Location-based mobile advertising loves where you are, not where you’re going
We have come to trust online marketing and advertising, but mobile messages pushed to us by advertising are still perceived as invasive. One UK company, Blis, is using Smart Data to make these messages more relevant
By Monty Munford
Earlier this week I boarded a British Airways flight to India to spend time at the Pocket Gamer Connects conference in Bangalore learning more about mobile games and meeting interesting people.
The process for boarding that flight was easier than it used to be. British Airways has my passport information on file, the company usually knows in which class I want to travel, what food I prefer to eat, and was personally welcomed when I arrived at its Terminal Five lounge.
Not only was my boarding information and boarding card easily available on my BA app, but my familiarity with the airline meant I had already arranged airport parking at a discounted price, and my car registration number previously stored. I also added the return journey to my air miles (Avios) and I look forward to travelling with them henceforward.
Moreover, I have no problem if BA contact me by email or post about personalised travel offers; I’m more than happy to read them. However, the one channel that I do not like to be bothered by and that is my mobile. Having the app is one thing, receiving mobile advertising, or worse, location-based mobile advertising is quite another.
I am not alone. Online advertising is now part of the mainstream and consumers such as myself are comfortable with it, but mobile advertising remains a click too far. Messages beamed in, even from trusted content providers, feel wrong and invasive… and then never seem to work properly.
But it’s very big business. A recent IAB and PwC report on spending on mobile advertising in the UK has shown that these mobile ads now make up 23 per cent of the total amount of £7.2 billion that was spent last year on digital marketing.
If these messages are purely based on a user’s location, then reluctance to engage is even more marked. That particular technology has always promised more to deliver than it ever has done, but after ten years of potential, things may be changing, even for digital half-natives such as myself.
One of the big problems the industry faces is that location data coming back from an ad request is inaccurate or even untrue. Location accuracy can be defined as the proximity of a user’s stated location as per the ad request, compared to the user’s actual real-world location.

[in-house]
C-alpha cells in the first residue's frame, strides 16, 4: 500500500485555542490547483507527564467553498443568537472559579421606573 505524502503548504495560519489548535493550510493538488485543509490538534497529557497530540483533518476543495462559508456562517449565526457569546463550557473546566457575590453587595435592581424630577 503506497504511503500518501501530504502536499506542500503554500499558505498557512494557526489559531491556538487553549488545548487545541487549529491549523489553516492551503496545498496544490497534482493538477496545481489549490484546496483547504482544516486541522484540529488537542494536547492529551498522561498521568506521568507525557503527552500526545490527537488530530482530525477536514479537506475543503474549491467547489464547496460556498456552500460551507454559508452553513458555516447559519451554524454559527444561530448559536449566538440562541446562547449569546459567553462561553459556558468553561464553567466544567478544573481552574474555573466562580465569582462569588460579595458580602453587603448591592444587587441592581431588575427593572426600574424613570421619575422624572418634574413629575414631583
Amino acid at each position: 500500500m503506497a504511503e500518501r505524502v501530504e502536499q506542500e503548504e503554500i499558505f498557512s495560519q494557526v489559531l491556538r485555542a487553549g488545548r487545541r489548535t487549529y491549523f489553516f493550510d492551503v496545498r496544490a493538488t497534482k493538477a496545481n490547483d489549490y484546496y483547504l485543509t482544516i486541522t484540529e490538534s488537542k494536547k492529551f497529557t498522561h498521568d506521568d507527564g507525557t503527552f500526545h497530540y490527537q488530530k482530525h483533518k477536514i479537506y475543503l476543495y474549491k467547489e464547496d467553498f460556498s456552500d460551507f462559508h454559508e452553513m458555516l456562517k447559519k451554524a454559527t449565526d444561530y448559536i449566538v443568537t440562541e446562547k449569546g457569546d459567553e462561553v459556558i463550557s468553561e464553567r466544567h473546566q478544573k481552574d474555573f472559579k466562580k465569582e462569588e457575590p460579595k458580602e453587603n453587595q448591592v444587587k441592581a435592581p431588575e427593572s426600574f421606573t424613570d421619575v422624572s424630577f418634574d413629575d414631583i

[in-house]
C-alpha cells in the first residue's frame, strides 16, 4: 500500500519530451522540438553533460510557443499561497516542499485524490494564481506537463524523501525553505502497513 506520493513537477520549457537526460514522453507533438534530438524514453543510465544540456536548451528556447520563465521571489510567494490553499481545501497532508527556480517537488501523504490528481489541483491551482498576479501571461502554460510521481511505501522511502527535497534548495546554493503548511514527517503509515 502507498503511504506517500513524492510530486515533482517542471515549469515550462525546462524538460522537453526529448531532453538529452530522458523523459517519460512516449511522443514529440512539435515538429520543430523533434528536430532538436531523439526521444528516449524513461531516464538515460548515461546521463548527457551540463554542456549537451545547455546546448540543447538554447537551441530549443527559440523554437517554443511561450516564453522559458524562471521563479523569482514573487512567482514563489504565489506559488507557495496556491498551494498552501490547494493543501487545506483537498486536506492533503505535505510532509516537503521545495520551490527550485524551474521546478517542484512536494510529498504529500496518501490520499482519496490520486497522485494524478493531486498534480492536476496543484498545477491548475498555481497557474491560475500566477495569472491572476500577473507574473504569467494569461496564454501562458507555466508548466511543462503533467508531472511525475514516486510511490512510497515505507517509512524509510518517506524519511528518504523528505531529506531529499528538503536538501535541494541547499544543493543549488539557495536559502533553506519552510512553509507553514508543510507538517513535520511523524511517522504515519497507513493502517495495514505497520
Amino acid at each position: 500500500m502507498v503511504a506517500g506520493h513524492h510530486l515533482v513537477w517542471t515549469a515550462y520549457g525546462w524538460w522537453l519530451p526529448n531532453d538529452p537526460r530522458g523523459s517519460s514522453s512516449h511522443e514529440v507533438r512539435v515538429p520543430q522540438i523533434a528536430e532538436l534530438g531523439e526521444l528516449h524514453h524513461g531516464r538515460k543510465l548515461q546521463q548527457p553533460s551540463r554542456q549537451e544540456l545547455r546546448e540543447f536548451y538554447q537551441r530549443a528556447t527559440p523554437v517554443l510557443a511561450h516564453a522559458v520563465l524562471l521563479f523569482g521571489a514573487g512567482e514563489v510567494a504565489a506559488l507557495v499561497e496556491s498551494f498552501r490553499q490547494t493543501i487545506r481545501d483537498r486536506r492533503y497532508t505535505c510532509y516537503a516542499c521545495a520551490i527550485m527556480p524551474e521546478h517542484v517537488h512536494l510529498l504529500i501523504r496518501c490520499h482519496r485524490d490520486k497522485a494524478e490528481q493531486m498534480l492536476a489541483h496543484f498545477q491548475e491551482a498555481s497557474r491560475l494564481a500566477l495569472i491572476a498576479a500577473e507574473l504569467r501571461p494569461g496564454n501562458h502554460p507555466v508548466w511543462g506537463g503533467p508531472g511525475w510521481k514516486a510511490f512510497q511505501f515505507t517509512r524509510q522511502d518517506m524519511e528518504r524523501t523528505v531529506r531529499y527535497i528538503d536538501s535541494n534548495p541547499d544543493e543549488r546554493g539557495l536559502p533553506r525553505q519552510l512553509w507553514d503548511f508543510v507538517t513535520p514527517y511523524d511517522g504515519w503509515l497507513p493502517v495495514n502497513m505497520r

But the mobile environment is certainly expanding fast. Brands are increasingly looking at new ways of reaching their customers and communicating in the most personalised way possible, without estranging those customers… and the answer appears to be Smart Data.
Being able to develop a multi-dimensional view of the customers that brands are looking to connect with emotionally is key to this relationship. The more brands know about their customers, the more they can predict customer respond to the advertising. This means more emotional connection and campaigns that are more precise, less wasteful and more relevant to the individual.
One company that professes to understand this relationship is Blis, a 10-year-old UK company based in London with offices in Sydney and Singapore. It describes itself as ‘a leading provider of data-driven, programmatic, ad buying solutions for digital display and video’.
It also uses specific algorithms that, based on six stages of verification, pinpoint only smart data and eliminates up to 90% of irrelevant data. This assertion is based on the belief that similar people go to similar places and are likely to have similar attitudes to specific advertisements.
To achieve smart insights, it is important to gather the right information. Refined location data is very powerful once refined and crucial in understanding, segmenting, contextualising, and predicting customer behaviour. But agency adtech partners must know how to process this raw data to transform it into relevant, ‘smart’ information.
Every location partner has its own way of cleaning up bad data, but those who haven’t built their own proprietary technology platforms cannot deliver a high quality data product. Blis is convinced that its technology is the bridge for making this possible.
“We believe that where people go is just as important as what they read, in defining who they are. We have been providing location-aware advertising technology for more than ten years. We have our own patented technology and proprietary data algorithms that allows us to offer the best-in-class digital advertising solutions. Put simply, our data works,” said Harry Dewhirst, President Blis.
If identifying the user’s true location is the goal of any ad platform to enhance targeting capabilities and optimise ad performance, then the most accurate location source is from assisted GPS if enabled on the handset, or from WiFi access on the device.
Blis’ Dewhirst goes on to say that “agencies need to pick their mobile adtech and data partners carefully. It has become more important than ever for advertisers to reach their target audience, on-the-move, in real-world locations.”
That may be so, but another thing I know is that as soon as I parked my car at Terminal 5, my mobile buzzed with all sort of notifications about what I could buy at the Terminal 5 shops… location-based advertising that seems to have breached my previously battle-hardened defences.
Perhaps Heathrow Airport should have a word with Blis and see if they can arrange some form of mobile location-based marketing that doesn’t make me want to throw my phone at the nearest sensor or mobile mast.
But there again, it never has been easier to board a flight wherever I’m located, so I shouldn’t be too churlish. Safe travels.
Read original article in The Telegraph